Bree A. Dail
Bishop Linda of Portugal: Sex Abuse Crisis is an "Anglo-Saxon phenomenon"
Updated: Jan 10, 2019
Jan 8, 2019--The Portuguese Bishop, whose comments in a recent interview to secular media seemingly contradicted the Dogma of the Perpetual Virginity of Our Lady, now insinuates that the current Sex Abuse crisis is a “phenomenon primarily of Anglo-Saxon countries”. Bishop Manuel Linda of Oporto, Portugal made his remarks during an interview with Public Radio “Renanscença”, published only a few weeks after international uproar over his explicit comments on the Perpetual Virginity of our Blessed Mother forced him to backtrack and reaffirm Catholic Dogma.
Bishop Linda, who was installed as Bishop in 2013 over one of Portugal’s largest sees by Pope Francis, has also made waves in recent months for his comments on the validity of the unions of divorced and "remarried" couples . In his radio interview, the Bishop seemed to turn a blind eye to the ongoing sex abuse scandals in Chile , Honduras, Italy, India —and as news reports this week revealed—Argentina, as he placed blame on “Anglo-Saxons”.
“This (pattern of sex abuse) was a phenomenon primarily of Anglo-Saxon countries. In Europe it has happened in some places-- it happened in Germany-- but it did not happen with the same scale as in the United States and in Australia.” For some, the Bishop’s seemingly racist comments come as a shock, but for others--such as Dr. Taylor Marshall-- the narratives being whispered in the Vatican echo the sentiment that the scandal in the US reflects a certain sexual prudery, or “scrupulosity about sexuality”.
The Bishop of Oporto continued to explain that psychology, instructed during the 1960’s and 1970’s in these “Anglo-Saxon” countries, pushed for normalizing intimacy between older men and younger. Namely, that this type of psychology was the causation for pedophilia amongst the clergy.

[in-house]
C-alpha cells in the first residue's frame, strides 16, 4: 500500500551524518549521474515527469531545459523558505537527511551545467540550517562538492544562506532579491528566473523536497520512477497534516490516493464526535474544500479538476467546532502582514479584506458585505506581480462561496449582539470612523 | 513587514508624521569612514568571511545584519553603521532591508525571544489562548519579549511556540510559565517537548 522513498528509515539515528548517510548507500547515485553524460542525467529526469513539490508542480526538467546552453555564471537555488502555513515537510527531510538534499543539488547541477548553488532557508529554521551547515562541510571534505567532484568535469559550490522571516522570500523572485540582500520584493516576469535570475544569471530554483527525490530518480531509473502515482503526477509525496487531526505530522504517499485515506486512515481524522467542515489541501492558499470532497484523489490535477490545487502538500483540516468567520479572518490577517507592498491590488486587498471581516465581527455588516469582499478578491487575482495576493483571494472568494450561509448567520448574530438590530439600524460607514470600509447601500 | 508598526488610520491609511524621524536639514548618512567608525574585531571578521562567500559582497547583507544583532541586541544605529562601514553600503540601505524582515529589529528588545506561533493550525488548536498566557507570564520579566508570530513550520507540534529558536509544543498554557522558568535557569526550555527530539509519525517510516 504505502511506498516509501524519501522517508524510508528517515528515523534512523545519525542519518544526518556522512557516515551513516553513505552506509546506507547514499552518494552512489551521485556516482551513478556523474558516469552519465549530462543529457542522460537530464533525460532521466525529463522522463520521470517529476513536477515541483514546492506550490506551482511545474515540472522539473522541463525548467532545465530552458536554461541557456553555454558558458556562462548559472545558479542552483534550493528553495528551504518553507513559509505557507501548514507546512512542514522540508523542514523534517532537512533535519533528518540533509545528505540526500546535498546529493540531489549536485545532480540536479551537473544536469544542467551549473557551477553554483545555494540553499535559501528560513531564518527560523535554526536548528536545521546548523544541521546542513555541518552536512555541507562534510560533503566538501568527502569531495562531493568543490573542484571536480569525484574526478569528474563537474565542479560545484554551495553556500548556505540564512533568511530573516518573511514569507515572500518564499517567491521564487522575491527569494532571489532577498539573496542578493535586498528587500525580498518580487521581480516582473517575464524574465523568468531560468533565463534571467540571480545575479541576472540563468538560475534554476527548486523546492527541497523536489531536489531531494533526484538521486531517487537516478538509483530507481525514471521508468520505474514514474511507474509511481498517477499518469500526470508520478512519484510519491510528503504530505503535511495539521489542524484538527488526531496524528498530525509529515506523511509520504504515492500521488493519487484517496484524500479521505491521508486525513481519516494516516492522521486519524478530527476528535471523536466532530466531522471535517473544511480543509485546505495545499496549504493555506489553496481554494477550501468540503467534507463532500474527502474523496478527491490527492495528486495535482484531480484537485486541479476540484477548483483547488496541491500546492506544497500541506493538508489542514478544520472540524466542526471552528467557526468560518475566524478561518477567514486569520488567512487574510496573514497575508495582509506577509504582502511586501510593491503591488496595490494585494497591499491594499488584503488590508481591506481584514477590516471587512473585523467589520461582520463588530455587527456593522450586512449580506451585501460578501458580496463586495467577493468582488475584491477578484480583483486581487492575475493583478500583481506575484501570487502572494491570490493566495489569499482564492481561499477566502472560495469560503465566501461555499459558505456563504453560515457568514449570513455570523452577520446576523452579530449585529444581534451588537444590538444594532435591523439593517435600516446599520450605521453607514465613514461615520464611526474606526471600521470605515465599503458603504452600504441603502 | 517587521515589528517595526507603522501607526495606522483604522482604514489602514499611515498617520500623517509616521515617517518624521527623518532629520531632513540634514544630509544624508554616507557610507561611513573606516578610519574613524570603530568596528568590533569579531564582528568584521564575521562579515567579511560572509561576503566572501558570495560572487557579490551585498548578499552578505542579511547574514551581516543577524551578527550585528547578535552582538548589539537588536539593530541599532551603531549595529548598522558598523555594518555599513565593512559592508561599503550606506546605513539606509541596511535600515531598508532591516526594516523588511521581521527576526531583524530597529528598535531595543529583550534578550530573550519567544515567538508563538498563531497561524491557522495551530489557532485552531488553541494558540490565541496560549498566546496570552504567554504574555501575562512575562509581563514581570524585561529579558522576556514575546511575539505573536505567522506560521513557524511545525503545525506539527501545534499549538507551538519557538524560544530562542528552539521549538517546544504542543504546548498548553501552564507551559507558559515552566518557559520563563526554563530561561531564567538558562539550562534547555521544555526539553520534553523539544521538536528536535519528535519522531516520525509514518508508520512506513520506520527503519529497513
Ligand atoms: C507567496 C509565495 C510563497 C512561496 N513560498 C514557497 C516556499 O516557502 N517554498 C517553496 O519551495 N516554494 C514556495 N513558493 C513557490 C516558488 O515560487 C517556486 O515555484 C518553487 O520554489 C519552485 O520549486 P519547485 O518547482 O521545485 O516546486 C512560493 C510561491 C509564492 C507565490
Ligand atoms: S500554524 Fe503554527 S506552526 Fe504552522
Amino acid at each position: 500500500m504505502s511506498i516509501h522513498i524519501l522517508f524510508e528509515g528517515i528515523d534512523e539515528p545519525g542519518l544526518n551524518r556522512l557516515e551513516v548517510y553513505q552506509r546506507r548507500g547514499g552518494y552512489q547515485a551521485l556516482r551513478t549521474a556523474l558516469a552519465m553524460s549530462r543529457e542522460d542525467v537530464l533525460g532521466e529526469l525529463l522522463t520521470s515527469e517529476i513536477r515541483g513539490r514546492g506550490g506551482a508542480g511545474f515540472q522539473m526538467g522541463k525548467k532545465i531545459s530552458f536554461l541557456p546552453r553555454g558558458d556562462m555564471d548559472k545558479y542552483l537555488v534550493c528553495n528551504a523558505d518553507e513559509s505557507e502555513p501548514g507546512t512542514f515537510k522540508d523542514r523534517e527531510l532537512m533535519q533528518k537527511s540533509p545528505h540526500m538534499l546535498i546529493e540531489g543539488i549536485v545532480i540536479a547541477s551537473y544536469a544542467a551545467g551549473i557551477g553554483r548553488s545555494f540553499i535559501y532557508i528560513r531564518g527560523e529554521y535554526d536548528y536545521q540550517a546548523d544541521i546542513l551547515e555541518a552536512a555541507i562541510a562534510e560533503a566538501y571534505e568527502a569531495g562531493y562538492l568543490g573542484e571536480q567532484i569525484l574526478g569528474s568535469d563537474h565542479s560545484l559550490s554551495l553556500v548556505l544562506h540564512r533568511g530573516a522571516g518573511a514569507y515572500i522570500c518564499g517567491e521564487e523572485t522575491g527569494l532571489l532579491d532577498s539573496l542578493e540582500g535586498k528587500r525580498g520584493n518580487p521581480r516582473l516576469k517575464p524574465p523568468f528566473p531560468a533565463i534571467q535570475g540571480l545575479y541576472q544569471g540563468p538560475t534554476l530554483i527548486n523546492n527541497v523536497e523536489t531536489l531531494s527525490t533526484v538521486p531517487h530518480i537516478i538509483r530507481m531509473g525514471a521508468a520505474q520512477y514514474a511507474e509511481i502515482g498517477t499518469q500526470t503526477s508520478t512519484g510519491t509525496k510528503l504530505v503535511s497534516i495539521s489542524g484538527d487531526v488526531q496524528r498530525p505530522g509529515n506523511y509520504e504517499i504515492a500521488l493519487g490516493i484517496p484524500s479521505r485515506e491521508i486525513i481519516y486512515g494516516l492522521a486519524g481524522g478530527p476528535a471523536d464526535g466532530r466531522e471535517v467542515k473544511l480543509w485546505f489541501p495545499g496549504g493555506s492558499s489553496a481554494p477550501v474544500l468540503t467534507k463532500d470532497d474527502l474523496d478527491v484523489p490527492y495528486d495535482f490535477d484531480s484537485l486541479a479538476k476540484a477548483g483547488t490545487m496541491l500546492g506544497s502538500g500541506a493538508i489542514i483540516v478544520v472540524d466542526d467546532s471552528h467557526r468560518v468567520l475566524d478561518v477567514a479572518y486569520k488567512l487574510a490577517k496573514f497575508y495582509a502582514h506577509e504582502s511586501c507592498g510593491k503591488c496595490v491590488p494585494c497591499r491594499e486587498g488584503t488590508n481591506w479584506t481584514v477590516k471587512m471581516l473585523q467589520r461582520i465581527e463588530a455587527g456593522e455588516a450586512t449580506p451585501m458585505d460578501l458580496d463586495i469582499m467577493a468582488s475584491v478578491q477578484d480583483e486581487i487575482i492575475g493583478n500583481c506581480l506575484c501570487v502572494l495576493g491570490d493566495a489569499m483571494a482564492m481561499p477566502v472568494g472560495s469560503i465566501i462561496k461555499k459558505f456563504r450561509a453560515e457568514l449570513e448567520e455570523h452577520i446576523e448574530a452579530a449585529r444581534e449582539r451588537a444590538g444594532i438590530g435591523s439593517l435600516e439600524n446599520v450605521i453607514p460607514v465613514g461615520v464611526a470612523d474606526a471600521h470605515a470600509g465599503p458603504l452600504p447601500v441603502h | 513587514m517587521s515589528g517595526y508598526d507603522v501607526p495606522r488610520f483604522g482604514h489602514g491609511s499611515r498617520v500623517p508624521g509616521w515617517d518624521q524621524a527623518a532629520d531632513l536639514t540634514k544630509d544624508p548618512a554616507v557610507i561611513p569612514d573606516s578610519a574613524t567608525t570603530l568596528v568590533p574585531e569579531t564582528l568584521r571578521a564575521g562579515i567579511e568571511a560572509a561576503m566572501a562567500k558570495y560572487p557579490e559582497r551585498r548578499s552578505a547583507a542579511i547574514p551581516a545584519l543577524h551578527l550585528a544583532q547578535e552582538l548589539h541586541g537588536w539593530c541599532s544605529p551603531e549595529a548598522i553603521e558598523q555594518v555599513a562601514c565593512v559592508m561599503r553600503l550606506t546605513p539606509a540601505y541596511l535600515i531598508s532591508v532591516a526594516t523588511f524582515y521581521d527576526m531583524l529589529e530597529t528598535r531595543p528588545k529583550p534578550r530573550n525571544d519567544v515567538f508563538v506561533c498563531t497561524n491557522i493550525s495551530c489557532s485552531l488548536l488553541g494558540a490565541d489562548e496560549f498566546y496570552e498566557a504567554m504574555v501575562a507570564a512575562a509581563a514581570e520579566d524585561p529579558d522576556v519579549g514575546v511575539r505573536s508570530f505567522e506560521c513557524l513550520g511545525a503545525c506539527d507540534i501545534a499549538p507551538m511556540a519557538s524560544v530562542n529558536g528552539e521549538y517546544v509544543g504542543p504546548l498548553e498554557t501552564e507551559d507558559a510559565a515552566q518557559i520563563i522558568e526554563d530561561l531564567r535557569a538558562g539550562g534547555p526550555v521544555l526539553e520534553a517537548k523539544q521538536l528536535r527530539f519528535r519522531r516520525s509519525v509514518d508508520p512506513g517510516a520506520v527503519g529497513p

Continuing, Bishop Linda proposed that this new form of psychology, combined with the chaos in the years that followed Vatican II, made the environment too much for some priests to endure perverse sexual proclivity. "It is likely some priests were victims of this…psychology. And, fundamentally, during the time of instability that followed the Second Vatican Council, some of them no longer found solid footing on the foundation stones (of Faith). There was a certain change of perspective of the Church and some lost their minds…”
The Portuguese Bishop would conclude, however, that “the vast majority of those who committed abuses were no longer in the active priesthood. They were people who left the priesthood, sometimes they left with a lot of noise.”
When confronted with two major cases of sex abuse by Portuguese clergy, the Bishop Linda surmised “Those two cases - that of Madeira, with the famous priest Frederico, and recently the case of Guarda - all suggest that they did not have that dimension of gravity that we are used to hearing about when we talk about pedophilia. Maybe there was some intimacy, but not an intimacy of the most shocking. "